Christina I think you make a valid point. I am currently researching about how often mental health is under-diagnosed and the damaging effects this has on our patient outcome and it decreases. I agree with your barriers, we do not give PCP enough time or resources to truly tackle this issue. I believe mental health issues are on the rise and this website :https://healthinsight.org/improving-behavioral-health-for-older-adults, gives information about a quality initiative to help combat this issue. 

Agreed Christina! Primary care providers are frequently under tight time constraints to complete patient visits that may involve complex disease disorders. With more time the PCPs could incorporate behavioral health issues into patient visits.  The annual wellness visit model could very well be the key to ensuring screening for all health concerns are addressed.

This is true.  Mental health needs to not just be part of a Wellness visit but something that is addressed every time we visit a health care professional.  In the article the author states " We humans perform better and live longer, happier lives when our health and wellness is regularly attended to with daily physical activity, intake of healthy food and water, and regular monitoring of key health indicators. This is especially true as we age. "  I would say that one key health indicator is how we are feeling mentally.  Are we stressed, depressed or lonely?  Our mental health will impact our desire to care for ourselves and do the other thing associated with good health, such as, exercise and eat a healthy diet.  As Christina stated its not just the physical body we need to be concerned with but also the mind.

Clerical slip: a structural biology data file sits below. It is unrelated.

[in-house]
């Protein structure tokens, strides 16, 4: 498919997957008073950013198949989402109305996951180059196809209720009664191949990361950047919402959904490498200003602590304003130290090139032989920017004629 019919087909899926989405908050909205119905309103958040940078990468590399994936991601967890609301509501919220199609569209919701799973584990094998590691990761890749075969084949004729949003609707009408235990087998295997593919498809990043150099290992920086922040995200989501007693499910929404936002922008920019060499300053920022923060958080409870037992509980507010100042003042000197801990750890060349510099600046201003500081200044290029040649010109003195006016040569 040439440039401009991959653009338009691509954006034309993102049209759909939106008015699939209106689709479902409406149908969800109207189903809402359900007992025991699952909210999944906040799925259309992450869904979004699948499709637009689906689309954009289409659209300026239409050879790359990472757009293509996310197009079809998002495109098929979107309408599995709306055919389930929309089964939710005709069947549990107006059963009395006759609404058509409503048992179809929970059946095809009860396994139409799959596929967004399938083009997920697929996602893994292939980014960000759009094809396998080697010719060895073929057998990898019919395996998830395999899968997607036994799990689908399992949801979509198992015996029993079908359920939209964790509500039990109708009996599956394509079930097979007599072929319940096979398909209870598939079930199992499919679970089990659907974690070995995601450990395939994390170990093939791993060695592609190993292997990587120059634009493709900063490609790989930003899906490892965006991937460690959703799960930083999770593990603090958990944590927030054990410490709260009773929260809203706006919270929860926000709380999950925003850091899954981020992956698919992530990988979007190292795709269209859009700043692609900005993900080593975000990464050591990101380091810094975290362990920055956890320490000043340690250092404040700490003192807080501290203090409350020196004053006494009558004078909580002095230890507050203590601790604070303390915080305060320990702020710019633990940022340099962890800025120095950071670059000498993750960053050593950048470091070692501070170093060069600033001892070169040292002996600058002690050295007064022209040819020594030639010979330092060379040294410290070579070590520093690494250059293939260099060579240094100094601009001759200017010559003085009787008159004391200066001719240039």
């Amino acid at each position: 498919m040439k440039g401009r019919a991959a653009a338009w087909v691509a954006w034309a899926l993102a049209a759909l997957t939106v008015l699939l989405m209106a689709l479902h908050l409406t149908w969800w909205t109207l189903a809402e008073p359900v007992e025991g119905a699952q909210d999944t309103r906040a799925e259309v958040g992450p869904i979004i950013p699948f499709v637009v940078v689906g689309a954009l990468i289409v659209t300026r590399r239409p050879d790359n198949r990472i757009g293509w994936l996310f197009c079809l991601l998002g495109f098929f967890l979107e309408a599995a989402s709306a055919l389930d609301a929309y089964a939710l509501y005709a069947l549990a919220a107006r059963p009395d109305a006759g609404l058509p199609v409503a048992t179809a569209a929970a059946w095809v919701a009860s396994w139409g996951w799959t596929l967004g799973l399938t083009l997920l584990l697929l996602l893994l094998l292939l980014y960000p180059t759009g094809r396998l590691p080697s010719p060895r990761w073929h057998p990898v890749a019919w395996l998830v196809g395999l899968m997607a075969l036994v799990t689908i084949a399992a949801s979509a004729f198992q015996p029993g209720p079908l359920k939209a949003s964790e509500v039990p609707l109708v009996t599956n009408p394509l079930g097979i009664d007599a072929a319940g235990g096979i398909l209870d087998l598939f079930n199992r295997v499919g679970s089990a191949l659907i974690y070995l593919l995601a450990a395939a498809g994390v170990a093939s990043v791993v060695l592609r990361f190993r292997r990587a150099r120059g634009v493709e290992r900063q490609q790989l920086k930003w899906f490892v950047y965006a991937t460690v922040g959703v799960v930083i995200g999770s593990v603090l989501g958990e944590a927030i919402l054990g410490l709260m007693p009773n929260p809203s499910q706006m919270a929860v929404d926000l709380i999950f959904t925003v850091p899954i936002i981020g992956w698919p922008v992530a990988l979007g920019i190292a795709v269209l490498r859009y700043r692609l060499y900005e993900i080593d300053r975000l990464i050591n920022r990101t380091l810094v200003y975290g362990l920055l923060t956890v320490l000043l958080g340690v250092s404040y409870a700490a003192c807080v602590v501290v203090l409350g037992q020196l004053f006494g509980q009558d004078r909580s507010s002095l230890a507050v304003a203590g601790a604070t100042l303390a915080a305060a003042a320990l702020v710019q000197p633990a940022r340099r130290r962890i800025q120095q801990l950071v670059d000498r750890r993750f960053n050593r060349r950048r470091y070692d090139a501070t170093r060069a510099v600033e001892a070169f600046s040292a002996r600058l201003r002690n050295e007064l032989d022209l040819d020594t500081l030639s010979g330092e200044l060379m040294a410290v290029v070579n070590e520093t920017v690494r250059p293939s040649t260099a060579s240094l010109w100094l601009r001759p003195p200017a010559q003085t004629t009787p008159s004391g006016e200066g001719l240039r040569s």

Christina I completely agree with this and love the insight. Primary providers need to start addressing mental health more, but for that to happen we need to start associating mental health with physical health also. It is unfortunate how little time primary care providers are given to help people and how insurances and reimbursements don't always support the healthcare system to address mental health the way it needs to be addressed. I think in healthcare we need to start seeing the whole picture and looking at mental health and counseling as an integral part of health and screened for and helped in preventative medicine.